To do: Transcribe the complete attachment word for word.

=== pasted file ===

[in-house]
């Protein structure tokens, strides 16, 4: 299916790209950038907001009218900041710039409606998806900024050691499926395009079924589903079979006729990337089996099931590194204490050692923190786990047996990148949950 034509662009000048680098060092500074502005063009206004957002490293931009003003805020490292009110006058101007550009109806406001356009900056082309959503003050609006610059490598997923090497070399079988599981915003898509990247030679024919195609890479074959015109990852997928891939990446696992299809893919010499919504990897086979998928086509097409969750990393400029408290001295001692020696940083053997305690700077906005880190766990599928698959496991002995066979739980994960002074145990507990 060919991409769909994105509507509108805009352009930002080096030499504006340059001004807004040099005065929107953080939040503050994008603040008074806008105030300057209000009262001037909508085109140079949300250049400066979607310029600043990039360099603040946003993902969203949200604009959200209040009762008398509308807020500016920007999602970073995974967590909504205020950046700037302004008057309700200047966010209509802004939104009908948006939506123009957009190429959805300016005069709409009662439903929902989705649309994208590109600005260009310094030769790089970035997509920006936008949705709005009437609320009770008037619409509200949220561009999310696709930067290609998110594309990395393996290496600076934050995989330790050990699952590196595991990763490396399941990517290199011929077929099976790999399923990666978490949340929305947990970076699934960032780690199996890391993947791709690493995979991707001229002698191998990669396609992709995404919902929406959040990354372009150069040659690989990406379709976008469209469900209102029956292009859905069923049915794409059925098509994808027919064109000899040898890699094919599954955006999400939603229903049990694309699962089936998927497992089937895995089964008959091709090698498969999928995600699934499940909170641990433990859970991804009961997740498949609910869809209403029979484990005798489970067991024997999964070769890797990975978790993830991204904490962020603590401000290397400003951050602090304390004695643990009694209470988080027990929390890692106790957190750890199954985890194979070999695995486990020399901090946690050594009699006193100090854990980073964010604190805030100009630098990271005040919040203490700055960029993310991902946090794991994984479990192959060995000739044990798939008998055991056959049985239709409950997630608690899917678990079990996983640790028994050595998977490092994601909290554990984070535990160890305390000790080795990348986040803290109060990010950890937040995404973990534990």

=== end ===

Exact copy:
[in-house]
């Protein structure tokens, strides 16, 4: 299916790209950038907001009218900041710039409606998806900024050691499926395009079924589903079979006729990337089996099931590194204490050692923190786990047996990148949950 034509662009000048680098060092500074502005063009206004957002490293931009003003805020490292009110006058101007550009109806406001356009900056082309959503003050609006610059490598997923090497070399079988599981915003898509990247030679024919195609890479074959015109990852997928891939990446696992299809893919010499919504990897086979998928086509097409969750990393400029408290001295001692020696940083053997305690700077906005880190766990599928698959496991002995066979739980994960002074145990507990 060919991409769909994105509507509108805009352009930002080096030499504006340059001004807004040099005065929107953080939040503050994008603040008074806008105030300057209000009262001037909508085109140079949300250049400066979607310029600043990039360099603040946003993902969203949200604009959200209040009762008398509308807020500016920007999602970073995974967590909504205020950046700037302004008057309700200047966010209509802004939104009908948006939506123009957009190429959805300016005069709409009662439903929902989705649309994208590109600005260009310094030769790089970035997509920006936008949705709005009437609320009770008037619409509200949220561009999310696709930067290609998110594309990395393996290496600076934050995989330790050990699952590196595991990763490396399941990517290199011929077929099976790999399923990666978490949340929305947990970076699934960032780690199996890391993947791709690493995979991707001229002698191998990669396609992709995404919902929406959040990354372009150069040659690989990406379709976008469209469900209102029956292009859905069923049915794409059925098509994808027919064109000899040898890699094919599954955006999400939603229903049990694309699962089936998927497992089937895995089964008959091709090698498969999928995600699934499940909170641990433990859970991804009961997740498949609910869809209403029979484990005798489970067991024997999964070769890797990975978790993830991204904490962020603590401000290397400003951050602090304390004695643990009694209470988080027990929390890692106790957190750890199954985890194979070999695995486990020399901090946690050594009699006193100090854990980073964010604190805030100009630098990271005040919040203490700055960029993310991902946090794991994984479990192959060995000739044990798939008998055991056959049985239709409950997630608690899917678990079990996983640790028994050595998977490092994601909290554990984070535990160890305390000790080795990348986040803290109060990010950890937040995404973990534990």